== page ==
God’s Wrath Revealed
“Though they know God’s decree that those who practice such things deserve to die, they not only do them but give approval to those who practice them” (Rom. 1:32).- Romans 1:18–32
Fewer old covenant saints receive more attention in the New Testament than Abraham. Jesus says Abraham rejoiced in his own lifetime at the prospect of the Messiah’s day (John 8:56). James describes Abraham’s faith as exemplary (2:21–23). Hebrews devotes more space to him in the hall of faith than any other person (11:8–19).
As one called out from a pagan nation and justified before receiving the marks of an Israelite, Abraham is the example par excellence of the Lord’s grace. For this reason, Paul, the apostle to the Gentiles, often hearkens back to this story. For the next week, we will look at how Paul’s exposition of the Gospel in Romans incorporates Abraham in order to gain more insight into the Genesis narrative.
We begin with 1:18–32, for Paul first intends to show the universal reign of sin, which establishes our need of a Savior, before he can bring up Abraham’s faith. In verse 18, Paul asserts that God’s wrath is revealed against all ungodliness and wickedness. The Greek term for “wrath” in this verse accentuates the intensity of the Lord’s judgment on man, a sentence being pronounced even now.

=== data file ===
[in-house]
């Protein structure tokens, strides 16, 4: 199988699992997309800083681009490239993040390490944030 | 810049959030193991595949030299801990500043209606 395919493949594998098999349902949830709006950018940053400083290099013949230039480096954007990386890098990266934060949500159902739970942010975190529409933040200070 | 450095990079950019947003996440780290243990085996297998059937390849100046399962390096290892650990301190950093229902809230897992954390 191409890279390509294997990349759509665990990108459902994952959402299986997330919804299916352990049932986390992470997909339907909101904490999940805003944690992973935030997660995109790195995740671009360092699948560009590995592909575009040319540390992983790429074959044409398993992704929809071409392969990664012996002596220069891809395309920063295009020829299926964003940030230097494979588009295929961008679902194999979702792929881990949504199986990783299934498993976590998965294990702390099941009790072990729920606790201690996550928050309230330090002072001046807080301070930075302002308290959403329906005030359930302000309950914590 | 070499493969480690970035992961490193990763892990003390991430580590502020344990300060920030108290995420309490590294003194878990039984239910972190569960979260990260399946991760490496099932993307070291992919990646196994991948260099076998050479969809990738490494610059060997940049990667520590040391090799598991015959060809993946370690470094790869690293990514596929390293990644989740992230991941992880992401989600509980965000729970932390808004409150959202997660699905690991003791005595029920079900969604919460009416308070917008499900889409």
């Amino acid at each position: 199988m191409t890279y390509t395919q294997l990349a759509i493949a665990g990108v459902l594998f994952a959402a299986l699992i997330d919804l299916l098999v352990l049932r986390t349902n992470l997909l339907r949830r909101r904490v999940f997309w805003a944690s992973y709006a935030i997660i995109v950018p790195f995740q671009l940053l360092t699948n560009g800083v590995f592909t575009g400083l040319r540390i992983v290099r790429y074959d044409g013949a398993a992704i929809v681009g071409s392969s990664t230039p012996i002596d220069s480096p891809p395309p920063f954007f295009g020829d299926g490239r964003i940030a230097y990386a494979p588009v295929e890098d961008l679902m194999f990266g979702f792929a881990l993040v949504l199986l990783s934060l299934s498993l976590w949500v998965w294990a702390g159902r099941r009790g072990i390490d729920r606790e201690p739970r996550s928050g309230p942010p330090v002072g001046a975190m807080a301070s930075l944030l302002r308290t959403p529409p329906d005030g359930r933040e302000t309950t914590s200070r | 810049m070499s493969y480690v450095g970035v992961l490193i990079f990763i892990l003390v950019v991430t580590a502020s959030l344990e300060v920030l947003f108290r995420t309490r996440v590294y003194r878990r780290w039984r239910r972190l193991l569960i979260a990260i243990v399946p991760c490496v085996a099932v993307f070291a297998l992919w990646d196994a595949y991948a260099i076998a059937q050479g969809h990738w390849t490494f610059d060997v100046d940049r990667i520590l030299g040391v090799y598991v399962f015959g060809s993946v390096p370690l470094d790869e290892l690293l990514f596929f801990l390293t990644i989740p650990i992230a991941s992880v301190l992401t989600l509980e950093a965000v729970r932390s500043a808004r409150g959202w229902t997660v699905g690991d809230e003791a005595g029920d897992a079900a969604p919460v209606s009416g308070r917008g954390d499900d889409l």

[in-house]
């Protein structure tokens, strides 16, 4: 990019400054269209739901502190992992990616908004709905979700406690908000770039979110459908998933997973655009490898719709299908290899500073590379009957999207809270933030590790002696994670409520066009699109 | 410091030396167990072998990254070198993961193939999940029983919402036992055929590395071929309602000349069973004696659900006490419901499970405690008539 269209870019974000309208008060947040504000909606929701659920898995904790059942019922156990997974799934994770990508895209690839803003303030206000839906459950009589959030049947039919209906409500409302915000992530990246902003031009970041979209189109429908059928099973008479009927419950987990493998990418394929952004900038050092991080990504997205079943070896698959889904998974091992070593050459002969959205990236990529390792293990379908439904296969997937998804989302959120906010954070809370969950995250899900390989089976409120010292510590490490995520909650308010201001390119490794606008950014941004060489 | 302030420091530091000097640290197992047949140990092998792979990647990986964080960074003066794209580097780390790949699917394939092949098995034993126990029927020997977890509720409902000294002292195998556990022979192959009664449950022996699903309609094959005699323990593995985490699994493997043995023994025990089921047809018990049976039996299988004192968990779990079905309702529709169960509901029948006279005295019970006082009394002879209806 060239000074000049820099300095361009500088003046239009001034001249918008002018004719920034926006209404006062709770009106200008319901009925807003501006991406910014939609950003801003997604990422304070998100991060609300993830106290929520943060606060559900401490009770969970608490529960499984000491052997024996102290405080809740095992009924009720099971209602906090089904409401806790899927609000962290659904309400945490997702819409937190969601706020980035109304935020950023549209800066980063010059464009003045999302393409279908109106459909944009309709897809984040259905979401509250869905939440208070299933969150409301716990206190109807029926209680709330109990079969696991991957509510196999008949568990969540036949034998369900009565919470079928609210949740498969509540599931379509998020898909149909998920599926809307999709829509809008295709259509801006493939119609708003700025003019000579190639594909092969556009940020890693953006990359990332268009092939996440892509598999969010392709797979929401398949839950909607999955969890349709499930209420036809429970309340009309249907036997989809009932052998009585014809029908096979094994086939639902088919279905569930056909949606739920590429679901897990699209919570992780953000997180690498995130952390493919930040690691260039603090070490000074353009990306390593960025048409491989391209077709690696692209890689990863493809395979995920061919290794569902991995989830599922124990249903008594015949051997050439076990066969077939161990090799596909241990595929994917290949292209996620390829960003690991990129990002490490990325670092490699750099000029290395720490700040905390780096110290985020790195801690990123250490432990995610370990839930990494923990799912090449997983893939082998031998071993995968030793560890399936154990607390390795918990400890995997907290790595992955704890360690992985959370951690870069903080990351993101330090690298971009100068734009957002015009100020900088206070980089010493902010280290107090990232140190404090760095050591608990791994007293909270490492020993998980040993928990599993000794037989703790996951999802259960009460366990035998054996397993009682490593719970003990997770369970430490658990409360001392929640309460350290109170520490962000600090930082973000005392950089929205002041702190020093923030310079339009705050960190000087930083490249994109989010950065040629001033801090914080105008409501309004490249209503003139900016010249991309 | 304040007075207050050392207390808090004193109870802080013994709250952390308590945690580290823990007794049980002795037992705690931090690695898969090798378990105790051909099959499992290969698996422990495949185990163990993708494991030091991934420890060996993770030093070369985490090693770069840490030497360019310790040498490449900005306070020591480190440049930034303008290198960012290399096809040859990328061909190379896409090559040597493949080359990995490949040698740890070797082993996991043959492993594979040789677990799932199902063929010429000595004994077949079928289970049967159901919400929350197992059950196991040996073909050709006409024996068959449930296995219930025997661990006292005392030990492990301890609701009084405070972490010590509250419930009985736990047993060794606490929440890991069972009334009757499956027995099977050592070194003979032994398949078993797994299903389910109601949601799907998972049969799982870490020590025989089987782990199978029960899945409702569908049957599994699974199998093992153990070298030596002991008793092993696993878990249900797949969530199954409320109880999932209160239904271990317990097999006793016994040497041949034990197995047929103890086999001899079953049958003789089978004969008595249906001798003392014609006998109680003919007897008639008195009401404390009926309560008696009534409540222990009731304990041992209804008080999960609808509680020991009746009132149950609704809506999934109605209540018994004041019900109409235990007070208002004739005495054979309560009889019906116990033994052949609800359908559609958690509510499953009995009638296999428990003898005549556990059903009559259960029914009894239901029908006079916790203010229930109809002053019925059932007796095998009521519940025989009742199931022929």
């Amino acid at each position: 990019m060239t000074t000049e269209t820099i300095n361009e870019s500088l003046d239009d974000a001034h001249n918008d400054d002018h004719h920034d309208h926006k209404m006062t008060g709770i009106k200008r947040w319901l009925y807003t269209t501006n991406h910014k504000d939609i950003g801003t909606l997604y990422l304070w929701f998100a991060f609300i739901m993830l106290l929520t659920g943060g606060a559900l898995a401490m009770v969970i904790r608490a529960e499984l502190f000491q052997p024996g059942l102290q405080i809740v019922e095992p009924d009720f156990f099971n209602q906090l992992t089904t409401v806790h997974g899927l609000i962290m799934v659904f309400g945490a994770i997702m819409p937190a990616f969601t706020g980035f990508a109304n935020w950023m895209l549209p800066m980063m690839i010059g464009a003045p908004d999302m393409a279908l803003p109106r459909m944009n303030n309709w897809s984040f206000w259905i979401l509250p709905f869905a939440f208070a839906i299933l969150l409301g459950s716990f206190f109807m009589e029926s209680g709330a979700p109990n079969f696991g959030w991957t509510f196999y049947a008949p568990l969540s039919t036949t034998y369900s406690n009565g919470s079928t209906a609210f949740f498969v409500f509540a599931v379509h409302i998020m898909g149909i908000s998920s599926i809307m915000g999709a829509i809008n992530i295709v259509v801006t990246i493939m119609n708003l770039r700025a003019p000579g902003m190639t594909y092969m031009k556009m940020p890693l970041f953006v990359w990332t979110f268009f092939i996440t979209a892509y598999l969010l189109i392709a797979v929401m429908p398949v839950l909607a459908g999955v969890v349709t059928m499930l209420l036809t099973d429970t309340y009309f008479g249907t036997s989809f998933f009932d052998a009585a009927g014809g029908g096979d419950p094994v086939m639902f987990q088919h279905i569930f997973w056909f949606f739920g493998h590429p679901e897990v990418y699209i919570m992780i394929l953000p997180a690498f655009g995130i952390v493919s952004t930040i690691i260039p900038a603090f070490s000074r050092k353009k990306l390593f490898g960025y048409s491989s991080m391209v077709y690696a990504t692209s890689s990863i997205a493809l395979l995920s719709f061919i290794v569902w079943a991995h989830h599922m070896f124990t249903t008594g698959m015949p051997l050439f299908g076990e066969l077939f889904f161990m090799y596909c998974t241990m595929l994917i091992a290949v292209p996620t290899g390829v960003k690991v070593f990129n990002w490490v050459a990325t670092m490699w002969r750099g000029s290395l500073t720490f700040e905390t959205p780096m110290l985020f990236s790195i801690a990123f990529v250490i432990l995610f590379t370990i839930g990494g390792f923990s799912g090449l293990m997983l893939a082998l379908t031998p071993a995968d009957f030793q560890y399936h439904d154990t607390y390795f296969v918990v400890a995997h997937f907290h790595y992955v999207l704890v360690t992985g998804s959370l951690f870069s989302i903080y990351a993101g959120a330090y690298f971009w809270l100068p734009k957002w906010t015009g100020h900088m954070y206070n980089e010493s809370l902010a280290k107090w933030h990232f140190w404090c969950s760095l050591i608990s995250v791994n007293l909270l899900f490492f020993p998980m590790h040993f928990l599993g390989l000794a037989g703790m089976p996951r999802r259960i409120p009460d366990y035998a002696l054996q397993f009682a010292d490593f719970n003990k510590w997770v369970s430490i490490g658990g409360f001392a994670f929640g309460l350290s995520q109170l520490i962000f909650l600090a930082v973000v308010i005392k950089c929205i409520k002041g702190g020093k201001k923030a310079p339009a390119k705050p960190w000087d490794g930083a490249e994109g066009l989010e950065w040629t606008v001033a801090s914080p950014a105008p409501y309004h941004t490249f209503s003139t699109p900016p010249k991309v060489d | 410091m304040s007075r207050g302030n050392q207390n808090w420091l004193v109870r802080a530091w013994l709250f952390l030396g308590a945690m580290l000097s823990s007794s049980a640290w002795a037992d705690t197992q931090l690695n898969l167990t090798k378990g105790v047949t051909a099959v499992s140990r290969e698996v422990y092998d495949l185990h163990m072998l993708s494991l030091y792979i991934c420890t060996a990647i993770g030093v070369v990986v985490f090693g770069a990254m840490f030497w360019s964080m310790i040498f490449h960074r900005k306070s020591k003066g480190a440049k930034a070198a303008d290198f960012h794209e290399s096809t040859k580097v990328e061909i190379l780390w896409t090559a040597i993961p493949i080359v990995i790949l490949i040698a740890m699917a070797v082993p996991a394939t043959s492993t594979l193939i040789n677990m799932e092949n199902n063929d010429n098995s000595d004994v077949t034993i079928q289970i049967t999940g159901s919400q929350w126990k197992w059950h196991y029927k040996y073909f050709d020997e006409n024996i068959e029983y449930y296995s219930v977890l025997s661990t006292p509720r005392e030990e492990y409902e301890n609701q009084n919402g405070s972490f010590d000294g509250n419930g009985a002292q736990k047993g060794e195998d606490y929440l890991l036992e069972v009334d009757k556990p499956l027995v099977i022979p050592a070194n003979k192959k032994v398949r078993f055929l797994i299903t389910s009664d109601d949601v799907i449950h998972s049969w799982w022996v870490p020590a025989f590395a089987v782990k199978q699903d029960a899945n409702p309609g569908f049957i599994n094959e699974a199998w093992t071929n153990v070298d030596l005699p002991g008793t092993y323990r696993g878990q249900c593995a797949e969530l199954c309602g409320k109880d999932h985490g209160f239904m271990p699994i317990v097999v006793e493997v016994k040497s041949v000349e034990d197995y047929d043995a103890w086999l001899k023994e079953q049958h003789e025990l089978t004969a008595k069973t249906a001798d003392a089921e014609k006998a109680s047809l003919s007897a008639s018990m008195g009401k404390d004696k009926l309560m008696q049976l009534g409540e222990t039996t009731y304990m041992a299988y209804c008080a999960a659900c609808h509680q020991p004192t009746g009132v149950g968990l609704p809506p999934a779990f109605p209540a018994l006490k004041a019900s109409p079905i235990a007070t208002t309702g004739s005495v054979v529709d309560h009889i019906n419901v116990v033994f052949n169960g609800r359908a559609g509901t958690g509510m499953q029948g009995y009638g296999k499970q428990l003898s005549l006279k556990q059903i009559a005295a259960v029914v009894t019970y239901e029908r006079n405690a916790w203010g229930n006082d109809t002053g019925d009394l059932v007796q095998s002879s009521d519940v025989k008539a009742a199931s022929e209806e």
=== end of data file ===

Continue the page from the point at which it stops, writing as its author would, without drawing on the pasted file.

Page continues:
Note that while the Almighty judges “all ungodliness” (v. 18), Paul highlights idolatry as the one primal sin that produces all the others. Humanity willingly and knowingly suppresses the truth of God revealed in creation, worshiping idols instead (vv. 19–23). Clearly then, all sins stem from what Dr. R.C. Sproul calls our “recalcitrant refusal to give God the honor and glory that is appropriate and fitting to the Creator” (The Gospel of God, p. 33).
God’s wrath is revealed as He hands men over to evil (Rom. 1:24–32). A person’s increasing wickedness is proof of God’s judgment. The more heinous our idolatry, the more brazen our society’s sin. Paul says homosexuality is a chief sign of a society’s idolatry; if man performs the inhuman act of serving false gods, he will be given to committing inhuman acts with others. Yet God’s wrath is also evident in sins including murder, gossip, and rebellion against parents. Humanity’s guilt is plain in that they not only do such things, they also approve of them (vv. 28–32).
Sexual immorality and idolatry are often linked in Scripture. For example, Hosea’s adulterous wife is likened to Israel who has followed after other gods (see chap. 1). If you are struggling with sexual sin, seek where you have been serving idols or harboring idolatrous thoughts and flee from them. Pray for society in general that man might flee from idolatry, as the immorality we see is emblematic of the greater problem of false worship.
Passages for Further Study
2 Chron. 24:17–19